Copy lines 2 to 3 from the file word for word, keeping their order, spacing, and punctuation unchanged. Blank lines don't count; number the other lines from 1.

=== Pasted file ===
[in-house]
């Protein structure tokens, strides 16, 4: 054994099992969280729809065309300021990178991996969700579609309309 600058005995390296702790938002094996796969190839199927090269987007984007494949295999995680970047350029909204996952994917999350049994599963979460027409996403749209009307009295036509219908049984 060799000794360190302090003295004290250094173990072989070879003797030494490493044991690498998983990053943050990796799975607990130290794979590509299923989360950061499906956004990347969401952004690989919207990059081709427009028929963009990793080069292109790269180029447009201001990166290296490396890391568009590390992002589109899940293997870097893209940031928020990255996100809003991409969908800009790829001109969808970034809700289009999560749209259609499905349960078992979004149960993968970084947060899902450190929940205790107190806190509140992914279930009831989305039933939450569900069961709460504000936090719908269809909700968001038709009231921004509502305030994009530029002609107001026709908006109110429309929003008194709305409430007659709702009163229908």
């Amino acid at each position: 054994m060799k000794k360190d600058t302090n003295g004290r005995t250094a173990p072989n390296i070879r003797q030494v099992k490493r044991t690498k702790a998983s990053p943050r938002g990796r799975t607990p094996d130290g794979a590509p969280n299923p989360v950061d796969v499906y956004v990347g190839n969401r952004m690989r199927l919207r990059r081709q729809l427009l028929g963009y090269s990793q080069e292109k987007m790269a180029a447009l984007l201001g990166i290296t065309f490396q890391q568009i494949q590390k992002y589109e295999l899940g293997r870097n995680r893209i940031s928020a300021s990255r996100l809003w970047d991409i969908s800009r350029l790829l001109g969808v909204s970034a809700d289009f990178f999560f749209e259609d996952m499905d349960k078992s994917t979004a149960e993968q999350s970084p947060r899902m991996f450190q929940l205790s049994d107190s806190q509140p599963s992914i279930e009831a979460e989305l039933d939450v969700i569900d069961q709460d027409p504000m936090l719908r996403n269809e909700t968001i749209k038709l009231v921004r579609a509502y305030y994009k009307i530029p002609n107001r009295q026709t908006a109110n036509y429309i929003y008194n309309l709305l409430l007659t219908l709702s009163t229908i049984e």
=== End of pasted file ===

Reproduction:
């Protein structure tokens, strides 16, 4: 054994099992969280729809065309300021990178991996969700579609309309 600058005995390296702790938002094996796969190839199927090269987007984007494949295999995680970047350029909204996952994917999350049994599963979460027409996403749209009307009295036509219908049984 060799000794360190302090003295004290250094173990072989070879003797030494490493044991690498998983990053943050990796799975607990130290794979590509299923989360950061499906956004990347969401952004690989919207990059081709427009028929963009990793080069292109790269180029447009201001990166290296490396890391568009590390992002589109899940293997870097893209940031928020990255996100809003991409969908800009790829001109969808970034809700289009999560749209259609499905349960078992979004149960993968970084947060899902450190929940205790107190806190509140992914279930009831989305039933939450569900069961709460504000936090719908269809909700968001038709009231921004509502305030994009530029002609107001026709908006109110429309929003008194709305409430007659709702009163229908």
């Amino acid at each position: 054994m060799k000794k360190d600058t302090n003295g004290r005995t250094a173990p072989n390296i070879r003797q030494v099992k490493r044991t690498k702790a998983s990053p943050r938002g990796r799975t607990p094996d130290g794979a590509p969280n299923p989360v950061d796969v499906y956004v990347g190839n969401r952004m690989r199927l919207r990059r081709q729809l427009l028929g963009y090269s990793q080069e292109k987007m790269a180029a447009l984007l201001g990166i290296t065309f490396q890391q568009i494949q590390k992002y589109e295999l899940g293997r870097n995680r893209i940031s928020a300021s990255r996100l809003w970047d991409i969908s800009r350029l790829l001109g969808v909204s970034a809700d289009f990178f999560f749209e259609d996952m499905d349960k078992s994917t979004a149960e993968q999350s970084p947060r899902m991996f450190q929940l205790s049994d107190s806190q509140p599963s992914i279930e009831a979460e989305l039933d939450v969700i569900d069961q709460d027409p504000m936090l719908r996403n269809e909700t968001i749209k038709l009231v921004r579609a509502y305030y994009k009307i530029p002609n107001r009295q026709t908006a109110n036509y429309i929003y008194n309309l709305l409430l007659t219908l709702s009163t229908i049984e």